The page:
Review: Grandmaster versus Amateur | From Rocky Balboa to Ulysses
Quality Chess has launched a new book titled Grandmaster versus Amateur, which interestingly enough uses the same successful concept as two earlier publications (Experts on The Sicilian and Experts on the Anti-Sicilian): the book is a collection of essays by various grandmasters. Obviously, this time the grandmasters are no evident experts on a specific variation, but sure enough entertaining writers with ample experience on the subject: grandmaster against amateur.
Contrary to the two earlier publications with the same concept there is no consistent set-up throughout the book. The seven authors have been granted a lot of freedom how to deal with the title, which has resulted in different approaches. Accordingly you should rather consider the book as a collection of master classes than, which you also might easily expect from the title, a handy manual for the amateur. Still, many interesting observations and instructive fragments can be found in book, as well as various recommendations. For instance, in the first chapter Jacob Aagaard points out several typical differences between grandmasters and amateurs, the first one being ‘”Grandmasters handle the pieces better”. He illustrates this with some of his own games. One fragment I quite like is the following:
Walter Burnett-Jacob Aagaard
This makes no sense to me. The knight could be headed for e3, bVut as the d5-square is unattractive, the knight would not be seriously better placed than on d2. The knight move also frees tje d-2 square for the bishop, but this is not much of an improvement.
As we will shortly see, the true purpose of White’s last move is actually to prepare an attack on the kingside. However, the pawn formation and the piece distribution do not favour this strategy.
To me the most logical move would ne 10.a3 with the idea of meetings 10…a5?! With 11.a4! to get the c4-square for the knight. I would have chosen 10..f5 or 10…Be6, but after 11.b4 White at least has some active prospects on the queenside.
After yet another fragment and another game Aagaard concludes:
If you are an amateur and want to improve your game, I would advise you to look at “simple” grandmaster games (avoid the most complex and confusing ones) and try to figure out why the GM puts his pieces where he does. The change to your thinking will be seismic.
Here you can wonder how exactly to put this piece of advice into practice, but in general I find all this thought provoking and constructive.
Another valid point that Aagaard makes is that “grandmasters keep on going”. He supplies two examples in which the amateur after decent play eventually still ends up in a lost position. This sounded very familiar to me, and the examples reminded me – for instance – of my own game against Alexey Kuzmin:
Arthur van de Oudeweetering-Alexey Kuzmin
I had built up a good position from a Spanish exchange, but eventually lost after 83 moves. In the diagram position things started to go wrong: 34.Rd6? (34.Bd6! with a big advantage) a3 35.bxa3 bxa3? (35…Ra4! equalizes) 36.Rxa6 Kxa6 37.Be5? (37.f6 Ng6 38.Nc2 is comfortable enough for White) a2 38.Kf4?? Bxf5 and obviously 39.Nxf5 fails to 39…Ng6+. White duly lost.
In the same chapter, highlighting another difference between grandmaster and amateur, Aagaard now puts himself in the position of amateur, taking the game Aagaard-Eingorn, Berlin 1997. Again the fragment is clearly proving the point, but this time the amateur Aagaard was rated 2435, where Walter Burnett from the game above was rated around 2000. This is something which slightly disturbs me throughout the book: a clear (rating) profile of the amateur is lacking. You would expect, besides the similarities, some essential differences between an amateur of 2000 and a player of master level above 2400.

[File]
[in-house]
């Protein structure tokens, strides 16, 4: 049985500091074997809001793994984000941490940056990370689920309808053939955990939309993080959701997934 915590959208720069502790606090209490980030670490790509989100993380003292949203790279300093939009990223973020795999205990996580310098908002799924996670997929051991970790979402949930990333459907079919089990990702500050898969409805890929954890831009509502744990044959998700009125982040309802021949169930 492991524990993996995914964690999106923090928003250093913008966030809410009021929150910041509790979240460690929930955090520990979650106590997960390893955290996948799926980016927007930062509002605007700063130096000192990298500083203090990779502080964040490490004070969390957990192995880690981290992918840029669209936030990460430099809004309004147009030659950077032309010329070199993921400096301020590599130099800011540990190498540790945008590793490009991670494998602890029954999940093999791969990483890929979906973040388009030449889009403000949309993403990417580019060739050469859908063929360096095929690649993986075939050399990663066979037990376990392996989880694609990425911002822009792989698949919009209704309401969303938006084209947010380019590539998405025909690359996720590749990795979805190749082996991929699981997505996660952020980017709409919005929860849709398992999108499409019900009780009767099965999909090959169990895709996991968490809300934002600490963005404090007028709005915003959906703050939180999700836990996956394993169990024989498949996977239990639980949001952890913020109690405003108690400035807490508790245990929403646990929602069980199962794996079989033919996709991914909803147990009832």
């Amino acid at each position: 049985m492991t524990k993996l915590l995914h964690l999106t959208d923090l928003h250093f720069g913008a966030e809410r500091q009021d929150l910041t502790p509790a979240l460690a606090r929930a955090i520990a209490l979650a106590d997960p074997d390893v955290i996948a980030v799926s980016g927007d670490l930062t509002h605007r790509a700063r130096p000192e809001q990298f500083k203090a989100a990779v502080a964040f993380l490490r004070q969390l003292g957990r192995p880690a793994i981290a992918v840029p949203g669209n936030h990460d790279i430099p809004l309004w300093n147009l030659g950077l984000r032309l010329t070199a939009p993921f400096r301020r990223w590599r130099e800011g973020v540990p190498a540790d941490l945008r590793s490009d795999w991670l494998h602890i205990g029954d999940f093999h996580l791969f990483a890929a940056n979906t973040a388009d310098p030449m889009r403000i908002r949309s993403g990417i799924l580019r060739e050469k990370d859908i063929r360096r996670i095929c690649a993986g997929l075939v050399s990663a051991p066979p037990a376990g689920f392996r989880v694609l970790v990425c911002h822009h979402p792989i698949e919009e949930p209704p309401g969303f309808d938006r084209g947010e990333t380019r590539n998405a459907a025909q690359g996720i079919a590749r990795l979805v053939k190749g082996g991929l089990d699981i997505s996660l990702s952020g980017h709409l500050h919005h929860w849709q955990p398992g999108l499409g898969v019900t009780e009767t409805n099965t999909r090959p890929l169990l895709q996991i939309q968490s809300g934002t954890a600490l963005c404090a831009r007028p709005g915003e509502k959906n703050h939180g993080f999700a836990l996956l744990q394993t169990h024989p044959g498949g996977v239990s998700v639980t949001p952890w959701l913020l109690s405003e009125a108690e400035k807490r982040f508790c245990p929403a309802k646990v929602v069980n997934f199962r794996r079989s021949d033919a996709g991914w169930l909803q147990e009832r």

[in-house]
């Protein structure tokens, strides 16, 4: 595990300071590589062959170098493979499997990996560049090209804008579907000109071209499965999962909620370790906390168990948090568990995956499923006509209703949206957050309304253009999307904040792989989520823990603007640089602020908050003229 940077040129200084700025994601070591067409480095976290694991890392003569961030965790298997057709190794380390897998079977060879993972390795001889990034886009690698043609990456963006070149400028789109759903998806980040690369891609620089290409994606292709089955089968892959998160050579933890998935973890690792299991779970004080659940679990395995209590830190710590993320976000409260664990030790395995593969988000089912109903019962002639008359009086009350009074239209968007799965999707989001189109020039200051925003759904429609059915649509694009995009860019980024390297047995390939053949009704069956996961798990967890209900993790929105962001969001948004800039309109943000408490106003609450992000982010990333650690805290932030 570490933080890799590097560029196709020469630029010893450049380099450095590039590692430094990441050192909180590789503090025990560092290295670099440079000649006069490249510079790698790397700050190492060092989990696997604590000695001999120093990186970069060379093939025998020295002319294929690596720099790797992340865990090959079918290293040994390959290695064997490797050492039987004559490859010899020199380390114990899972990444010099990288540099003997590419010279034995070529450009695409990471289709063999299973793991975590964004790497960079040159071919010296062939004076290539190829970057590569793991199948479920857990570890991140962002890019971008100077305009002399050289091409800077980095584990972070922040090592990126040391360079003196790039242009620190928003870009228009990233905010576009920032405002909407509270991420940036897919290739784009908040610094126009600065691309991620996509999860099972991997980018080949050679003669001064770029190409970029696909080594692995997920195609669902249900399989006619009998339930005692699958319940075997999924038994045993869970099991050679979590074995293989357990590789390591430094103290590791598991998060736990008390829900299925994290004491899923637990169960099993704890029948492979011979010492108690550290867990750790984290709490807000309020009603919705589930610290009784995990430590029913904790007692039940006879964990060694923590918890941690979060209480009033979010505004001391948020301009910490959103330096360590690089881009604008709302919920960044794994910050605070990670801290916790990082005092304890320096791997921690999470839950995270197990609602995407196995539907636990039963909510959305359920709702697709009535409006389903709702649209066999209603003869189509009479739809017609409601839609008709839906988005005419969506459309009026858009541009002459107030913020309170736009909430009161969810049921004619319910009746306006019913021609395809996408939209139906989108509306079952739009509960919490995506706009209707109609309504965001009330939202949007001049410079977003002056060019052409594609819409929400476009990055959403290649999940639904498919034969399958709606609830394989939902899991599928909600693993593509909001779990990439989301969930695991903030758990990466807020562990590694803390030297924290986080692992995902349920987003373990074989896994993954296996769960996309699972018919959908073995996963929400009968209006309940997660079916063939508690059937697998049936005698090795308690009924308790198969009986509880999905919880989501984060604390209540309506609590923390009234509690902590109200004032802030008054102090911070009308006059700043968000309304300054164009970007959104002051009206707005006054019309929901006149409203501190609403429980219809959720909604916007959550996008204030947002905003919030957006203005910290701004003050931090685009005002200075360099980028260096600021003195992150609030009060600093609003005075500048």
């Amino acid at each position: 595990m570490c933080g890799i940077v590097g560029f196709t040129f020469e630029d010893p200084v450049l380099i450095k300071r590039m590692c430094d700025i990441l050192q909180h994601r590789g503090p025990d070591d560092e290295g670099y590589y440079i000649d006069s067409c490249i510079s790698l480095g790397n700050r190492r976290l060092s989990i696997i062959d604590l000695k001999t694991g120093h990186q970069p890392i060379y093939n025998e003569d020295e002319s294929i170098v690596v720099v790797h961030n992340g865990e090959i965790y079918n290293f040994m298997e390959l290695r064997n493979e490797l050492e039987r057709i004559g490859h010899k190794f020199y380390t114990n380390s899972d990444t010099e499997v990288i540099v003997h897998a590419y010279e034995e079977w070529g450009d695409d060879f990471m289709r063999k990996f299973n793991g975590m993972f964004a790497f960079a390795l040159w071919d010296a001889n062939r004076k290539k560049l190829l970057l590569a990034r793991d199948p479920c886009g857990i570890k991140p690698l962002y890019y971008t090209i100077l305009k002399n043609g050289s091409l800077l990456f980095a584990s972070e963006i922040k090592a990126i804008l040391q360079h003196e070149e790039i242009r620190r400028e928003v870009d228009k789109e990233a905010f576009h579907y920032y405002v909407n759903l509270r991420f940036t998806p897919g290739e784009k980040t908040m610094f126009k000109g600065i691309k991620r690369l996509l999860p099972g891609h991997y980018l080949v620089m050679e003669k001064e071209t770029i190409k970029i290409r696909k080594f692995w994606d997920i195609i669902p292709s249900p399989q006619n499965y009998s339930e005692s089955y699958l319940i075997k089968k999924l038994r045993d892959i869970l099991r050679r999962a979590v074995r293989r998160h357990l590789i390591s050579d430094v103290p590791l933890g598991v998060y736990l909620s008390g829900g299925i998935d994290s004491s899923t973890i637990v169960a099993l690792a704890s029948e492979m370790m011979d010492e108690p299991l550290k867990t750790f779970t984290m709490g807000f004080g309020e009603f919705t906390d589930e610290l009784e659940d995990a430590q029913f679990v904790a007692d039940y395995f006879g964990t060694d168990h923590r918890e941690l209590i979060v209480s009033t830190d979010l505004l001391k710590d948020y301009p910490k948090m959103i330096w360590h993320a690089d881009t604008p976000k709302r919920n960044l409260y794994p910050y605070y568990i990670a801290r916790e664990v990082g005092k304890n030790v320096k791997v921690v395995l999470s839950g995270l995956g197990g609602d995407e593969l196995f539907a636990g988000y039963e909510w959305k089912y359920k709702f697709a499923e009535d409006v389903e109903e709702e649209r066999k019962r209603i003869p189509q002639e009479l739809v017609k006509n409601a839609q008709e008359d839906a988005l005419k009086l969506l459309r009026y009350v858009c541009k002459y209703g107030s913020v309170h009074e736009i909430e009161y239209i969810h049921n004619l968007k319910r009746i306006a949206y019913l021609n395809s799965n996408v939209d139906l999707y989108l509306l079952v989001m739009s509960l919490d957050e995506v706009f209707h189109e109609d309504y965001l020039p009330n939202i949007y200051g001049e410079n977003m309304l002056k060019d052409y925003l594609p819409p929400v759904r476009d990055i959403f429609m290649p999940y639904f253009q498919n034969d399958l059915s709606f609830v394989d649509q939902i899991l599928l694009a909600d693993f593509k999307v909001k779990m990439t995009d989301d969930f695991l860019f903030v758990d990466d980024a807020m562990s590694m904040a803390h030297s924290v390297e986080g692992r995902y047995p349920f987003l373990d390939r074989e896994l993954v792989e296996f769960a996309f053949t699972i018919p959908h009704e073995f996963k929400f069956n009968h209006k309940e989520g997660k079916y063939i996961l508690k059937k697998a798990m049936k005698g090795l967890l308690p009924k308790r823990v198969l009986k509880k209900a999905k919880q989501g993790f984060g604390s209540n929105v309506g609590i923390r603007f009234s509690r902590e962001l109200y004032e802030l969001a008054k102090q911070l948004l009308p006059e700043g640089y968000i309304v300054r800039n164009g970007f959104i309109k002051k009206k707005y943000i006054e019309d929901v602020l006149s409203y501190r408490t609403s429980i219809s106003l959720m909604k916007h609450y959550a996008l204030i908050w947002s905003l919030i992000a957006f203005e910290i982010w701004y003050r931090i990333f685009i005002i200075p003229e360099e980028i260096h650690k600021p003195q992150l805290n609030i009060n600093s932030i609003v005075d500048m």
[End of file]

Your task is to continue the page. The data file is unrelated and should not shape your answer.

Aagaard has also accounted for the final and eighth chapter of the book. Here he focusses on how the amateur can succeed, again taking examples from his own practice, though now things often go the way of the underdog. One of the three pieces of advice he offers is “be ready once you get your chance”. This again struck me as very much to the point. I for myself know that on numerous occasions I missed the right mental attitude to grab my chances, just like in the following example that Aagaard supplies:
Being on course for an IM-norm White repeated moves with 38.Qe7+ Kh8 39.Qe5+ ½-½
As Aagaard points out with 38.Qxc7+ Kh8 39.Qe5+ Kh7 40.Qe7+ Kh8 White would still have retained the possibility of drawing by repetition, but could also have reached the time-control and subsequently White could have found the trivial win 41.Qxf8+! Bxf8 42.Rh2. Aagaard ends his discussion of this fragment with
in the above fragment my opponent did not need to be an especially great player – he just had to be ready to win.
The other chapters are successively taken up by Peter Heine Nielsen, Peter Eljanov, John Shaw, Boris Avrukh, Tiger Hillarp Persson and Mihail Marin. All these contributions have a more narrative character.
Eljanov and Shaw give personal stories revealing their own road to the grandmaster title. Shaw does so in a light self-critical style, mentioning his insufficient opening repertoire and general avoidance of tactics. Eljanov, together with the insights in his own development, also supplies us with some solid game analysis illustrating his points in case. Both authors touch more lightly on the subject of grandmaster against amateur. Eljanov summarizes his learning points as follows:
Knowing when to break the rules. Opening preparation. Devising a good plan, and recognizing the need to change one’s plan as required. These are just a few of the skills that define one’s overall chess ability, and each of them had a certain significance for me as I was climbing the ranks from amateur towards professional play.” In his essay discussing his first point (anti-stereotyped thinking), Eljanov – like Aagaard – also mentions determination: “Determination and fighting spirit are essential qualities for chess players of all levels. It is a given that any successful player – let alone a grandmaster over 2700 – will possess those attitudes in spades.